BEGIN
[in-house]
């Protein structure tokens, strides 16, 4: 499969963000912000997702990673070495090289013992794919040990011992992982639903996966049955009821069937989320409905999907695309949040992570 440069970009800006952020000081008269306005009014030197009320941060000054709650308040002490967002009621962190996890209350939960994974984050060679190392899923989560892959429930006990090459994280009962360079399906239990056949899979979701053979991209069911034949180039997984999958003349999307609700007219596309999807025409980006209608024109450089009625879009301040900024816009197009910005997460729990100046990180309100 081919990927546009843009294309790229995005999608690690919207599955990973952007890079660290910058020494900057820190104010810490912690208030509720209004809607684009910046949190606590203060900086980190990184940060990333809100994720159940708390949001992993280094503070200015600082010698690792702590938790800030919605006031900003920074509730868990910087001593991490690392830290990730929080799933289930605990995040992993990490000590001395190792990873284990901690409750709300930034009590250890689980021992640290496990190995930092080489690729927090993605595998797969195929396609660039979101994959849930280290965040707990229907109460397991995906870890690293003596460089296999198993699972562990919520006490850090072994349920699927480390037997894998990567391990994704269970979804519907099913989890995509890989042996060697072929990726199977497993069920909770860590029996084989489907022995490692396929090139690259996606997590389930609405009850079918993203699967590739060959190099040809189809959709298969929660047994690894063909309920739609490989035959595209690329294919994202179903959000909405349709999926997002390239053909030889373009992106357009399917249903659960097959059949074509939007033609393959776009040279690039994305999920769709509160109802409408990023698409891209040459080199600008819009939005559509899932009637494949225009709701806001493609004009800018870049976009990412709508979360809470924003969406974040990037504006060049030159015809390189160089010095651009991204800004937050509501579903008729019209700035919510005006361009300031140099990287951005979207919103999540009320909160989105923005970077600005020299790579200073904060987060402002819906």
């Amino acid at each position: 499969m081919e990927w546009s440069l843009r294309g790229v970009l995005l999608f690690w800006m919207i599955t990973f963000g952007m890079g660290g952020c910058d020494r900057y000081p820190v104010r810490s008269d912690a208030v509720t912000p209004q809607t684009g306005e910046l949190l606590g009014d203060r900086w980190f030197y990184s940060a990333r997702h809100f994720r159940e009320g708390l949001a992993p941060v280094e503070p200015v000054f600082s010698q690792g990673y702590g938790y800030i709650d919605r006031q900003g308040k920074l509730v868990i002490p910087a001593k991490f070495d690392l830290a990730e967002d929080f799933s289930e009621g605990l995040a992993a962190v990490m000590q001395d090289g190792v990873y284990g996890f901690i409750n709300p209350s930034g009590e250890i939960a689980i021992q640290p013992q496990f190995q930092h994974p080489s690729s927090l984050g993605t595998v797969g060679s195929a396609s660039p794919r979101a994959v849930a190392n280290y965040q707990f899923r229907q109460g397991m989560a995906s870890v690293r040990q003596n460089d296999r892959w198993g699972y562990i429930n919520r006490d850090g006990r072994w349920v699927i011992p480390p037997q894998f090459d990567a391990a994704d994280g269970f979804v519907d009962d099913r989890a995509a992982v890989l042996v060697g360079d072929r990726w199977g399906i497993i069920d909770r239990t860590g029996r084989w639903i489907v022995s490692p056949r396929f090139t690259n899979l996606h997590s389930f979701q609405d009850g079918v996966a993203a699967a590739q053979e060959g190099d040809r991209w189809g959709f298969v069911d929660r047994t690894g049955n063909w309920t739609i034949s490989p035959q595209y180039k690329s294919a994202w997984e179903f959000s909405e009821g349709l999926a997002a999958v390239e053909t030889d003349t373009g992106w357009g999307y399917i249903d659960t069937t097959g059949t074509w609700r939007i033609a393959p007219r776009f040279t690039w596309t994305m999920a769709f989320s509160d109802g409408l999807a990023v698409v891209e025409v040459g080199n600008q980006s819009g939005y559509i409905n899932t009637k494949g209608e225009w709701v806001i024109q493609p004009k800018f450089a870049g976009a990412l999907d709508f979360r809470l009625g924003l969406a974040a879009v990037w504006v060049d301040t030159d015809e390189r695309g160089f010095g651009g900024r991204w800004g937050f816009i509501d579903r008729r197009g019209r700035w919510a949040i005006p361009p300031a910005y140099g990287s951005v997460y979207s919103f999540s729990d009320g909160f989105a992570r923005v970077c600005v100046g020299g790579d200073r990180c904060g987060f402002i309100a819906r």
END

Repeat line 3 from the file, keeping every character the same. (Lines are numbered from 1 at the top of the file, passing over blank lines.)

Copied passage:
């Amino acid at each position: 499969m081919e990927w546009s440069l843009r294309g790229v970009l995005l999608f690690w800006m919207i599955t990973f963000g952007m890079g660290g952020c910058d020494r900057y000081p820190v104010r810490s008269d912690a208030v509720t912000p209004q809607t684009g306005e910046l949190l606590g009014d203060r900086w980190f030197y990184s940060a990333r997702h809100f994720r159940e009320g708390l949001a992993p941060v280094e503070p200015v000054f600082s010698q690792g990673y702590g938790y800030i709650d919605r006031q900003g308040k920074l509730v868990i002490p910087a001593k991490f070495d690392l830290a990730e967002d929080f799933s289930e009621g605990l995040a992993a962190v990490m000590q001395d090289g190792v990873y284990g996890f901690i409750n709300p209350s930034g009590e250890i939960a689980i021992q640290p013992q496990f190995q930092h994974p080489s690729s927090l984050g993605t595998v797969g060679s195929a396609s660039p794919r979101a994959v849930a190392n280290y965040q707990f899923r229907q109460g397991m989560a995906s870890v690293r040990q003596n460089d296999r892959w198993g699972y562990i429930n919520r006490d850090g006990r072994w349920v699927i011992p480390p037997q894998f090459d990567a391990a994704d994280g269970f979804v519907d009962d099913r989890a995509a992982v890989l042996v060697g360079d072929r990726w199977g399906i497993i069920d909770r239990t860590g029996r084989w639903i489907v022995s490692p056949r396929f090139t690259n899979l996606h997590s389930f979701q609405d009850g079918v996966a993203a699967a590739q053979e060959g190099d040809r991209w189809g959709f298969v069911d929660r047994t690894g049955n063909w309920t739609i034949s490989p035959q595209y180039k690329s294919a994202w997984e179903f959000s909405e009821g349709l999926a997002a999958v390239e053909t030889d003349t373009g992106w357009g999307y399917i249903d659960t069937t097959g059949t074509w609700r939007i033609a393959p007219r776009f040279t690039w596309t994305m999920a769709f989320s509160d109802g409408l999807a990023v698409v891209e025409v040459g080199n600008q980006s819009g939005y559509i409905n899932t009637k494949g209608e225009w709701v806001i024109q493609p004009k800018f450089a870049g976009a990412l999907d709508f979360r809470l009625g924003l969406a974040a879009v990037w504006v060049d301040t030159d015809e390189r695309g160089f010095g651009g900024r991204w800004g937050f816009i509501d579903r008729r197009g019209r700035w919510a949040i005006p361009p300031a910005y140099g990287s951005v997460y979207s919103f999540s729990d009320g909160f989105a992570r923005v970077c600005v100046g020299g790579d200073r990180c904060g987060f402002i309100a819906r």